OK, but how do you play?
There are two types of resources in the game – gold, and adventurers. During the game, you send agents to different locations to recruit adventurers and collect gold, then cash them to complete your quests. Most of these will give you points. Some special Plot Quests may also give you ongoing benefits rather than a score boost, so choose wisely.
That is the game in a nutshell, but there are a few other elements bought into play.
Waterdeep has several Lords, each with their strengths and goals. At the start of the game, each player is dealt a Lord face down. The Lord gives the player a bonus for certain things completed at the end of the game.
The Lords introduce the hidden role and secret objective mechanics to the game, without players having to learn asymmetrical rules. Each player still does what they were doing before, but some may go for Skullduggery quests over Warfare for end game points.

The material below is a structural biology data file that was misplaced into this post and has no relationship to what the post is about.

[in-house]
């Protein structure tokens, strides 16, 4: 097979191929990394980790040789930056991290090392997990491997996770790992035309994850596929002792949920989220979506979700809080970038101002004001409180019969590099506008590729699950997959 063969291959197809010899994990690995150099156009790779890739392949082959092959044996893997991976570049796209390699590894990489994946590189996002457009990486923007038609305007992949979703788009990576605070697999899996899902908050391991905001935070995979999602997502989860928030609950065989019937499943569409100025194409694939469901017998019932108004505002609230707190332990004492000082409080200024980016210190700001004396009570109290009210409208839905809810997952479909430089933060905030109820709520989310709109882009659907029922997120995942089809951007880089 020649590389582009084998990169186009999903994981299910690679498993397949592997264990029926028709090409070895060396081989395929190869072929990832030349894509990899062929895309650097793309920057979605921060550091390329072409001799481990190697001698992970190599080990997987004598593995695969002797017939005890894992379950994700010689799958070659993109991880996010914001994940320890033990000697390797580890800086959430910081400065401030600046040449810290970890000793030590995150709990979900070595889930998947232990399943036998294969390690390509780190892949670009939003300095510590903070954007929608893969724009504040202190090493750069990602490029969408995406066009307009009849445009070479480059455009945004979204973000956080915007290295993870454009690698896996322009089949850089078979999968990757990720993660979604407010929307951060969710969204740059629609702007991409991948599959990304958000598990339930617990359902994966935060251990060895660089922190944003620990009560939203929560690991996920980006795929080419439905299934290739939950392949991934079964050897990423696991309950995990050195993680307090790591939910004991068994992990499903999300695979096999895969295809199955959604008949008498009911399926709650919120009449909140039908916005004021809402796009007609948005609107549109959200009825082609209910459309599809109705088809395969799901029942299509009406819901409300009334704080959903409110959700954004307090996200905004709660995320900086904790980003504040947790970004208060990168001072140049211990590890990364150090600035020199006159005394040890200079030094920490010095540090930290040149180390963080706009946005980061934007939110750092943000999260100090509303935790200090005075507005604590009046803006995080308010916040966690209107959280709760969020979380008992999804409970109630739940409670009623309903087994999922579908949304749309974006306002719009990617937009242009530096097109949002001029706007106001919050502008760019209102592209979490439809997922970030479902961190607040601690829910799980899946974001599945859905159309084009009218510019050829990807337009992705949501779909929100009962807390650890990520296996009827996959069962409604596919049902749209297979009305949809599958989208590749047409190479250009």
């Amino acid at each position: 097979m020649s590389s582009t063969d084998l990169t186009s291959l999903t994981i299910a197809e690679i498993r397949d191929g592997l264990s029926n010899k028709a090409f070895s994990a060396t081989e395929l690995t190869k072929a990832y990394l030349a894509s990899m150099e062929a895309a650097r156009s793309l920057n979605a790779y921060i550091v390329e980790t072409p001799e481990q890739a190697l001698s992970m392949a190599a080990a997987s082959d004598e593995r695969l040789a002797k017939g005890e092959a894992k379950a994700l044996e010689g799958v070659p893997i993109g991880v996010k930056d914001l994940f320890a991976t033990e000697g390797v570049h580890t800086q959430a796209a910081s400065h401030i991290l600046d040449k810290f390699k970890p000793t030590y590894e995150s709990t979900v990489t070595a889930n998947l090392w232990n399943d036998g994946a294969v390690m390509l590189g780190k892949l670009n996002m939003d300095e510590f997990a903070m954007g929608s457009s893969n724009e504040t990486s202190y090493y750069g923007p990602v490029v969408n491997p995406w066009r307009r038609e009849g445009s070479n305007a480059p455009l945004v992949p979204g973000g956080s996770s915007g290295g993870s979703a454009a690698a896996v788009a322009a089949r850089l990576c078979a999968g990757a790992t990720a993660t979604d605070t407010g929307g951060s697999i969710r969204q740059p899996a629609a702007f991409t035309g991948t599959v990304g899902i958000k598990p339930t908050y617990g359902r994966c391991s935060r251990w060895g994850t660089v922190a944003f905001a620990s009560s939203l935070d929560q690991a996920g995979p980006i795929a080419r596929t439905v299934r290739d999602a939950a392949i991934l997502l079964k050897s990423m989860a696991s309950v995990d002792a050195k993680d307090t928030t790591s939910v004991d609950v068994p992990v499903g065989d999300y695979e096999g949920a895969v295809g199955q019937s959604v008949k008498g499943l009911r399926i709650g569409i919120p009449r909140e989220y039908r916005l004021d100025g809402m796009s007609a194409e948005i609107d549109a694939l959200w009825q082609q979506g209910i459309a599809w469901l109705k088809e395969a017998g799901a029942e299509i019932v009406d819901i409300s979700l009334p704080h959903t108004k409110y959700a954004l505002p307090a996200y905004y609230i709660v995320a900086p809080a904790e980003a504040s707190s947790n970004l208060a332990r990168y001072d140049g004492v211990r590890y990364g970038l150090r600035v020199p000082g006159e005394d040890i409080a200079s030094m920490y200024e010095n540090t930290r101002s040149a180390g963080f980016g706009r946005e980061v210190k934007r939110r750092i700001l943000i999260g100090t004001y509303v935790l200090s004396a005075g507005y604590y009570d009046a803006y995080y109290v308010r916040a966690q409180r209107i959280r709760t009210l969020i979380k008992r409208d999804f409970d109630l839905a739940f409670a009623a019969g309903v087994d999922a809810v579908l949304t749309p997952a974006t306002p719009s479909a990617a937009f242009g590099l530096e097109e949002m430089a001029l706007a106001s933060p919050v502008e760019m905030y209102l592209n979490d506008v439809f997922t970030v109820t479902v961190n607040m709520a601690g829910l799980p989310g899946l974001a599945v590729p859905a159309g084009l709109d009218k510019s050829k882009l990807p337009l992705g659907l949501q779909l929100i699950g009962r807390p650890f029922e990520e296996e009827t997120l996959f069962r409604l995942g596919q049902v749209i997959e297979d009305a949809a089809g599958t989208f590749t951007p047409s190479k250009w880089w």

Intrigue cards also add a small amount of ‘Take That!’ mechanics to the game. Each intrigue card is relatively straightforward on its own, so players don’t have to show what they have to everyone to ask questions.
A common one is a little compulsory quest another player must complete before any of their other pursuits. They are quick to do, and even score the player a few points. Some let you woo adventurers from rivals player boards, stealing their resources. But on their next turn, they will have what you took back again. Intrigues tend to delay rather than destroy.
Even if you are being picked on by every other player, it is rare you can’t accomplish something during your game. An early mistake will not cost you the entire game, at least not until everyone knows the game inside out.
So what’s wrong with Lords of Waterdeep?
The biggest problem with Lords of Waterdeep is easily game length, especially with new players. Analysis Paralysis players also add to this. I try to tell people it will take about 30 minutes per player, but even this isn’t a great guide.